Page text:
Above The Fold highlights the impact of both Facebook and Twitter on the profession of journalism. 

Facebook

Facebook is an unstoppable force that is tearing away at the profession of journalism. In the last year alone Facebook has surpassed one billion monthly users and showed $8.18 billion in ad revenue.

In 2015 over ten million millennials said they used Facebook to get most of their news social-network-76532__340.pngcontent and this number continues to rise.

Built in instant access, sharing features, and both a desktop and mobile version are all ways that Facebook has revolutionized taking in the news. Something that traditional journalism has to compete with now.

Having an optimized system has also allowed Facebook to choose specific news stories to promote over others. Journalists fear that this optimized system traps users in “echo chambers”, a bubble of similar content, which will prevent them from becoming fully educated on any topic.

For now, all that journalism can do to keep a stable business model running is follow along with the content Facebook is producing no matter what the  ensuing clamor does to the profession.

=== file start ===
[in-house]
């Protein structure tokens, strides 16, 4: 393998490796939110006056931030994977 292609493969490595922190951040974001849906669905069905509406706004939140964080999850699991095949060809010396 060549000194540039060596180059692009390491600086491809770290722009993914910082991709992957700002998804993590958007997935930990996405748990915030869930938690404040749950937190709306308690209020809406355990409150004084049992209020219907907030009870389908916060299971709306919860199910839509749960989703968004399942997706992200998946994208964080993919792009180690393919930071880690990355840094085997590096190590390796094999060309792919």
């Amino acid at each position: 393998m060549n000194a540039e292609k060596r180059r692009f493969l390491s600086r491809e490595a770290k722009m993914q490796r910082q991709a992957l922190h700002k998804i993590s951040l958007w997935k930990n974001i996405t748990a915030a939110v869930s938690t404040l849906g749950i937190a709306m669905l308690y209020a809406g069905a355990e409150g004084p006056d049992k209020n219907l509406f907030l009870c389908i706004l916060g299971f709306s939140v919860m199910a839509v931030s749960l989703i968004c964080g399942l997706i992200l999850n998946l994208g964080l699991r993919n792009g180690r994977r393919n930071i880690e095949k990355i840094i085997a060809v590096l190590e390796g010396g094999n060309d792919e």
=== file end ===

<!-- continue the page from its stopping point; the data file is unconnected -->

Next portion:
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Greenberg, J. (2016, April 13). Facebook Has Seized the Media, and That’s Bad News for Everyone But Facebook. Retrieved March 09, 2017, from https://www.wired.com/2016/04/facebook-seized-media-thats-bad-news-everyone-facebook/

Edge, A. (2015, June 10). Facebook Instant Articles: Opportunity or threat? Retrieved March 09, 2017, from https://www.journalism.co.uk/news/emily-bell/s2/a565332/

Twitter

Journalists are some of the most active users on Twitter Poynter, a global journalism site reported in 2015. With this major activity journalists have begun to offer opinions freely, actively like and “retweet” users, and link to outside sources.

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When breaking down the average journalists tweets nearly 16% offered some form of opinion, with an additional 27% of tweets with information also containing some opinion. Other percentages include: 42% of tweets have an external link, 7.2% of tweets going to outside blogs, and 9% of a journalists tweets talked about their job.

Traditional journalists from major networks and broadcast news appear to be changing less than their counterparts in other news media, offering less opinion and more factual information. Twitter has revolutionized another way in which journalism functions as a business.

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Dominic L. Lasorsa , Seth C. Lewis & Avery E. Holton (2012) NORMALIZING TWITTER, Journalism Studies, 13:1, 19-36, DOI: 10.1080/1461670X.2011.571825

Mullin, Benjamin. “Report: Journalists Are Largest, Most Active Verified Group on Twitter.”Poynter. Poynter, 26 May 2015. Web. 8 Mar. 2017.